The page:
Americans are tormented these days by an awkward contradiction—the loss of American triumphalism. Instead of leading the world to higher ground, the United States has become the fumbling fall guy. The popular faith usually invested in America’s global leadership lies in ruins. Lots of people are blaming Donald Trump.
Trump’s harsh attacks on the “free trade” system and his scattershot proposals for tariffs are flatly dismissed by the strategists of corporate capitalism, though his moves were also criticized by some on the left. Media-wise guys piled on to ridicule Trump’s economic thinking as retrograde. It’s not clear what, if anything, he will accomplish.
But do not write off the Trumpster as just an addled screwball. He is supported by devastating fallout from a lopsided globalization, which ultimately destroyed working-class prosperity in America and fostered the political triumph of… Trump. The blame properly belongs with Washington and Wall Street. Those power centers collaborated company-by-company in the globalization strategies that moved work and wages to developing economies eager to embrace US manufacturing.
Strangely enough, one seldom hears this explanation for the dismantling of US production. Usually, the outmigration is explained as a natural evolution of industrial chains—factories and workers linked across great distances for internal reasons. Modern communications and transportation allowed the dispersal of managements across national and regional boundaries. Peasants may acquire advanced industrial skills.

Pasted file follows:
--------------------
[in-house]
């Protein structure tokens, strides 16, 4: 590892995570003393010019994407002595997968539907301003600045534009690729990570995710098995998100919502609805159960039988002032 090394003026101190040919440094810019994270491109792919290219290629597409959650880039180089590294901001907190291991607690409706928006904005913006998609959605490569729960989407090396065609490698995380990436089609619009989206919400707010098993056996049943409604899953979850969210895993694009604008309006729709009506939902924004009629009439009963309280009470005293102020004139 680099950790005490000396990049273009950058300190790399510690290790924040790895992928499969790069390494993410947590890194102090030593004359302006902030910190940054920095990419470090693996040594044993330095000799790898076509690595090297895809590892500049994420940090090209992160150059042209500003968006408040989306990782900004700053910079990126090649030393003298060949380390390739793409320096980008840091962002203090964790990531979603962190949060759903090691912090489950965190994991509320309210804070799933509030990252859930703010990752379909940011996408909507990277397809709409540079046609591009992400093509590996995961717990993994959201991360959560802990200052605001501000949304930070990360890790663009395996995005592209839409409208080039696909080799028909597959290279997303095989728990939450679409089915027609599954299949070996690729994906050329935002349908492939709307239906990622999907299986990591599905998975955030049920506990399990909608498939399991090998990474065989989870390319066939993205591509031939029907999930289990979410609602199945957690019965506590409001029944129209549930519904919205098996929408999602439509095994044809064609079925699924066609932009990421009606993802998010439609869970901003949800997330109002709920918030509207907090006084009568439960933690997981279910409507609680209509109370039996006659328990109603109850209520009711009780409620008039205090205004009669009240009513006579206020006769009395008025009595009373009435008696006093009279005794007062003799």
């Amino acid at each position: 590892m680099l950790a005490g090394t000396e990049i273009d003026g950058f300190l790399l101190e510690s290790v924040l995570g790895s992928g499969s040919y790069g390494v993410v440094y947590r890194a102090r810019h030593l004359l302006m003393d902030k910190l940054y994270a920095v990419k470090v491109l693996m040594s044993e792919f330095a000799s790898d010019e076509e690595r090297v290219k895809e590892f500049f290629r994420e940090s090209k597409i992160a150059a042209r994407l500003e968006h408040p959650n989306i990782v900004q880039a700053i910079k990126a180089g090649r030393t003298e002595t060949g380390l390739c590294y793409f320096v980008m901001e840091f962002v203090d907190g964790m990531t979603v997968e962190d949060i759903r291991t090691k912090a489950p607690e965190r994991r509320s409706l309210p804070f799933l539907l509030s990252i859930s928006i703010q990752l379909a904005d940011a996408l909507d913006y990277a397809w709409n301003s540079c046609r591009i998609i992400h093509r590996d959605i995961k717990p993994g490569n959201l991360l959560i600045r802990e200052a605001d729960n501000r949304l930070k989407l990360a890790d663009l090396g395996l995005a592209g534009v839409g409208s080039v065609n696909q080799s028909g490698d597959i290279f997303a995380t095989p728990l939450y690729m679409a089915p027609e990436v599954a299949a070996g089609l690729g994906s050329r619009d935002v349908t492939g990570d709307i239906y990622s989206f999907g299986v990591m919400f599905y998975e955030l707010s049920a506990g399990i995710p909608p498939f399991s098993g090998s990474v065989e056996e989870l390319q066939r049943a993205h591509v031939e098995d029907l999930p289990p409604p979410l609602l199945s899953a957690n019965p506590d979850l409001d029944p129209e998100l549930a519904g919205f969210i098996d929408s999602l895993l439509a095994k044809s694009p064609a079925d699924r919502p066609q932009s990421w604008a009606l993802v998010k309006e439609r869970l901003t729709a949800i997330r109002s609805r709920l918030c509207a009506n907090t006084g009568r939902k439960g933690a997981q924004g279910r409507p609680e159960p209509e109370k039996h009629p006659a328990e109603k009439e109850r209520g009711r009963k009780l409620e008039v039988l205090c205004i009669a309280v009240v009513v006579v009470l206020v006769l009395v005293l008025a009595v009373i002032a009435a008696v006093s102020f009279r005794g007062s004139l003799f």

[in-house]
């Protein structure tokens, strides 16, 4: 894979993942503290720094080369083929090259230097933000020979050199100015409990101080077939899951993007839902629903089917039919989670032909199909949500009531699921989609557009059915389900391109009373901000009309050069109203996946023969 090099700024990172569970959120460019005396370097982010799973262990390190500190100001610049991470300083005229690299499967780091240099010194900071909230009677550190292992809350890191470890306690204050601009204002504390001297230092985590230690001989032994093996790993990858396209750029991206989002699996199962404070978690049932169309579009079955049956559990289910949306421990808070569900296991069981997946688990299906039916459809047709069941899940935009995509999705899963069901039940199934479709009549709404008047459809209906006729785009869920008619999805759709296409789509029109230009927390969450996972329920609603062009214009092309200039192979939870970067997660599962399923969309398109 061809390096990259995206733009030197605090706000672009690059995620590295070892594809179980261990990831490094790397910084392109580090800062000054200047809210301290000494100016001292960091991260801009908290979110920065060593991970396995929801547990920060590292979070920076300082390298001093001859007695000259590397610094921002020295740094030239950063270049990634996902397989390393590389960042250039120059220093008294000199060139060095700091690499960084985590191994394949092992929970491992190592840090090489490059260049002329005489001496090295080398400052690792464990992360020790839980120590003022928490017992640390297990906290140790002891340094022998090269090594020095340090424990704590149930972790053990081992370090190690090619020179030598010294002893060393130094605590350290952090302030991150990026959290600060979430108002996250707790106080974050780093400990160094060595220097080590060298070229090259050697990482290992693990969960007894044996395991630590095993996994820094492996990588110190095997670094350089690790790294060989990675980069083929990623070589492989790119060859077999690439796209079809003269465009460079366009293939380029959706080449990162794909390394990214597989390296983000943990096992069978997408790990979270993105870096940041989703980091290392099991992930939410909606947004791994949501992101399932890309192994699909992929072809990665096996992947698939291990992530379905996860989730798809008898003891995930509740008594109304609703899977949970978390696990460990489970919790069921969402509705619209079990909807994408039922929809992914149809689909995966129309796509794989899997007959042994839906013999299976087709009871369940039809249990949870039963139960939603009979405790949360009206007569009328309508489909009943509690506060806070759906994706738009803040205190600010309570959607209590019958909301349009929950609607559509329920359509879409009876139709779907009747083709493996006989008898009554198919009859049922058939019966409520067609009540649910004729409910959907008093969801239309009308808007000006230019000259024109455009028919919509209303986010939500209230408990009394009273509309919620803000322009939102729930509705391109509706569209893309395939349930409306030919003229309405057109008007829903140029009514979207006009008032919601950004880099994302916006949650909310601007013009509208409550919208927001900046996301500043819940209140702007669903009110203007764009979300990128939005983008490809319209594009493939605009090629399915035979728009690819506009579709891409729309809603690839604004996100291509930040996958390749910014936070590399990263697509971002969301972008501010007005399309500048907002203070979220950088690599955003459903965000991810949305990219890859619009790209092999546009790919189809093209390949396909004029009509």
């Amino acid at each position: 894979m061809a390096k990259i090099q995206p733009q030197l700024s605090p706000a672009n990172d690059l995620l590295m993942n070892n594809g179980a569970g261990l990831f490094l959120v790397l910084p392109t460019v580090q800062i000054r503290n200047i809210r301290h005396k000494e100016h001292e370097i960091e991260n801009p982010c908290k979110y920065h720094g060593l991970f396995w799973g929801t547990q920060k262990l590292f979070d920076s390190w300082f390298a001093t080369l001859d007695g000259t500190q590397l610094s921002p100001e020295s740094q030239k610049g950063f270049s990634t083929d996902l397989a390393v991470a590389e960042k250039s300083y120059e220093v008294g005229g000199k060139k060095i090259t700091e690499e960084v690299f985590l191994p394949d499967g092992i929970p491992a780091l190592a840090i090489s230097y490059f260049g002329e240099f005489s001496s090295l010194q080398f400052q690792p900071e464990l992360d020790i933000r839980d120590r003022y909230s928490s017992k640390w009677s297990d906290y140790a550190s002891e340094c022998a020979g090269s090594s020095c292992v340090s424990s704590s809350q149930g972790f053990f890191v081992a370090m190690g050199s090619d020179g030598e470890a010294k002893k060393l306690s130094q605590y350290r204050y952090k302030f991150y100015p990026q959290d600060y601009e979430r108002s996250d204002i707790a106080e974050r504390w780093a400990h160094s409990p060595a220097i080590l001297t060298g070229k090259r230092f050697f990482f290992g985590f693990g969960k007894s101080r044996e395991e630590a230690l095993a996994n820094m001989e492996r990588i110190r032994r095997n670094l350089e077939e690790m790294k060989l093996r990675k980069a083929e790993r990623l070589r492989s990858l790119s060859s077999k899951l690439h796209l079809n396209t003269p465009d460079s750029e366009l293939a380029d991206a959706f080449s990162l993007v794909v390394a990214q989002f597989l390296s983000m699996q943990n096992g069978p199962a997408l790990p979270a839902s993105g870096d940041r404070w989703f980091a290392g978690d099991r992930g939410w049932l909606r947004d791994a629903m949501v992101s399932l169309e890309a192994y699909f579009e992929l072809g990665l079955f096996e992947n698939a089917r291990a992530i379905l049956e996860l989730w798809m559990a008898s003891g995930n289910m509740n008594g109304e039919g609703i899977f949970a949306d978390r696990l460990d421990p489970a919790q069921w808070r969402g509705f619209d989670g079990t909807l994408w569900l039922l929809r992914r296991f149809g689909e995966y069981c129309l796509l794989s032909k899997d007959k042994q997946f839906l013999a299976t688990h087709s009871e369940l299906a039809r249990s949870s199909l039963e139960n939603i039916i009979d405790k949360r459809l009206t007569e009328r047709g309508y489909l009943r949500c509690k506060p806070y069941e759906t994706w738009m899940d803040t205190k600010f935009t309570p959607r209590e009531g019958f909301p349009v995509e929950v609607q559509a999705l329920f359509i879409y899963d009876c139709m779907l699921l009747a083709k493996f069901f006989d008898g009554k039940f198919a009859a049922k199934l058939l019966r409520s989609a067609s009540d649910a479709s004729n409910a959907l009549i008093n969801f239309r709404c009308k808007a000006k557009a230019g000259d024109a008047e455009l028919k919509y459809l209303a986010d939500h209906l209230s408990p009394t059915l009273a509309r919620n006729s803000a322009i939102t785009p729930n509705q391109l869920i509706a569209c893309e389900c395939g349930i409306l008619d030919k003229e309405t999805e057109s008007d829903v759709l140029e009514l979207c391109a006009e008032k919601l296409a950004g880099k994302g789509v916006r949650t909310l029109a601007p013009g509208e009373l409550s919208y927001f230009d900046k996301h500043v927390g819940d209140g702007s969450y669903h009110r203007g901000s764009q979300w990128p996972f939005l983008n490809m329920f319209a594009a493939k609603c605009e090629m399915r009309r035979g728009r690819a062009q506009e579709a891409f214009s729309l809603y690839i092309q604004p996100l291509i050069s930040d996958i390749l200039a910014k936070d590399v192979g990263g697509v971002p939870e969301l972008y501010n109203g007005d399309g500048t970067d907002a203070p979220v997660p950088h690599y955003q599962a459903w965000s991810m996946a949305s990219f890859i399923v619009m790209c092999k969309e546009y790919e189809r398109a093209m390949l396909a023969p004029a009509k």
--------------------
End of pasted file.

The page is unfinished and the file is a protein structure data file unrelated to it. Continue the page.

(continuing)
If nothing else, Trump has reengineered the American political system. As a result, American capitalism has been opened to ideas and arguments it traditionally dodged as left-wing perspectives. I predict we will hear more—new variations on left-labor responses to the economic dilemmas of working people. And Democrats will move left, or lose relevance.
How did Trump accomplish this? Shock therapy. He told people the raw truth about their failing position in American society—though with a very mixed message, blaming immigrants, especially Mexicans. He accused the political establishment of betrayal and promised to restore prosperity with honest talk for working-class ranks. He told voters what they already seemed to know: They were screwed.
Trump went public with a taboo message—a warning that neither political party would candidly acknowledge. Globalization meant a transformed economic system that hollowed out US production and redistributed work and wages to low-wage economies. This was disparaged by labor leaders as the “road to the bottom,” but they were dismissed as backward. And the labor movement did not offer a convincing, coherent alternative to the new globalization, beyond protectionist remedies. In addition, by the time of NAFTA, organized labor had been so decimated by the corporate onslaught—and undermined by their former backers, the Democrats—that they could offer only limited resistance to the new trend.